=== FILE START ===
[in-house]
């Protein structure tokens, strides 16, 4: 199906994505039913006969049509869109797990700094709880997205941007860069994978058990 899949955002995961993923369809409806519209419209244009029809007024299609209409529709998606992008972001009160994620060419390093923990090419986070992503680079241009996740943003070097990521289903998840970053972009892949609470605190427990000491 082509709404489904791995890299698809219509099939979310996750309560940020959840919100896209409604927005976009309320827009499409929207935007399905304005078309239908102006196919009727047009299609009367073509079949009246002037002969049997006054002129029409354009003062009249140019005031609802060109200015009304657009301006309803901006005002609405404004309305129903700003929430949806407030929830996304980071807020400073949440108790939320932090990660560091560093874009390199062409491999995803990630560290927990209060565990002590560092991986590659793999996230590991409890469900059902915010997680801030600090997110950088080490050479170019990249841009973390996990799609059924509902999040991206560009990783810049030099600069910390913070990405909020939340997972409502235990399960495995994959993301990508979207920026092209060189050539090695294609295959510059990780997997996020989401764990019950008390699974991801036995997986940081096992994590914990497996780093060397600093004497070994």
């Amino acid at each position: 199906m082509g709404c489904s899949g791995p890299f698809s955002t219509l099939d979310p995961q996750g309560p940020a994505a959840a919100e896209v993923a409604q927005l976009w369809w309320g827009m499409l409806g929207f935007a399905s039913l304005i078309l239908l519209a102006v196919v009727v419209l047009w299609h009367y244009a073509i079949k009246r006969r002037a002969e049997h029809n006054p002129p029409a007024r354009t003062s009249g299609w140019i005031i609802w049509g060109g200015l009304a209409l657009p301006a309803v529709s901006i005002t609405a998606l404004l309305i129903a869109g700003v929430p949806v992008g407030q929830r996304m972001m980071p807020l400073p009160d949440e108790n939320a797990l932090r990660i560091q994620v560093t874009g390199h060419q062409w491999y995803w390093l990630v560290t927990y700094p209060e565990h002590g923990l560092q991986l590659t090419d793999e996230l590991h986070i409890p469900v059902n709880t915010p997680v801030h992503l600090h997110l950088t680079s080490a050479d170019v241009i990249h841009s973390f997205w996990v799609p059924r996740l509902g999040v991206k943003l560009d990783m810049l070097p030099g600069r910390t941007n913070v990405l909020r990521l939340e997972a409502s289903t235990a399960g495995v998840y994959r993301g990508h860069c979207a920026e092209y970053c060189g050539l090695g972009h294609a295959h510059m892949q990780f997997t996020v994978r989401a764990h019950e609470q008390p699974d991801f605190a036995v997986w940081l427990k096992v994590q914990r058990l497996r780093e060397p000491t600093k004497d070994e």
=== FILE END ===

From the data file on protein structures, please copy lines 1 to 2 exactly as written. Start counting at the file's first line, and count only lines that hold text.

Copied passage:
[in-house]
């Protein structure tokens, strides 16, 4: 199906994505039913006969049509869109797990700094709880997205941007860069994978058990 899949955002995961993923369809409806519209419209244009029809007024299609209409529709998606992008972001009160994620060419390093923990090419986070992503680079241009996740943003070097990521289903998840970053972009892949609470605190427990000491 082509709404489904791995890299698809219509099939979310996750309560940020959840919100896209409604927005976009309320827009499409929207935007399905304005078309239908102006196919009727047009299609009367073509079949009246002037002969049997006054002129029409354009003062009249140019005031609802060109200015009304657009301006309803901006005002609405404004309305129903700003929430949806407030929830996304980071807020400073949440108790939320932090990660560091560093874009390199062409491999995803990630560290927990209060565990002590560092991986590659793999996230590991409890469900059902915010997680801030600090997110950088080490050479170019990249841009973390996990799609059924509902999040991206560009990783810049030099600069910390913070990405909020939340997972409502235990399960495995994959993301990508979207920026092209060189050539090695294609295959510059990780997997996020989401764990019950008390699974991801036995997986940081096992994590914990497996780093060397600093004497070994």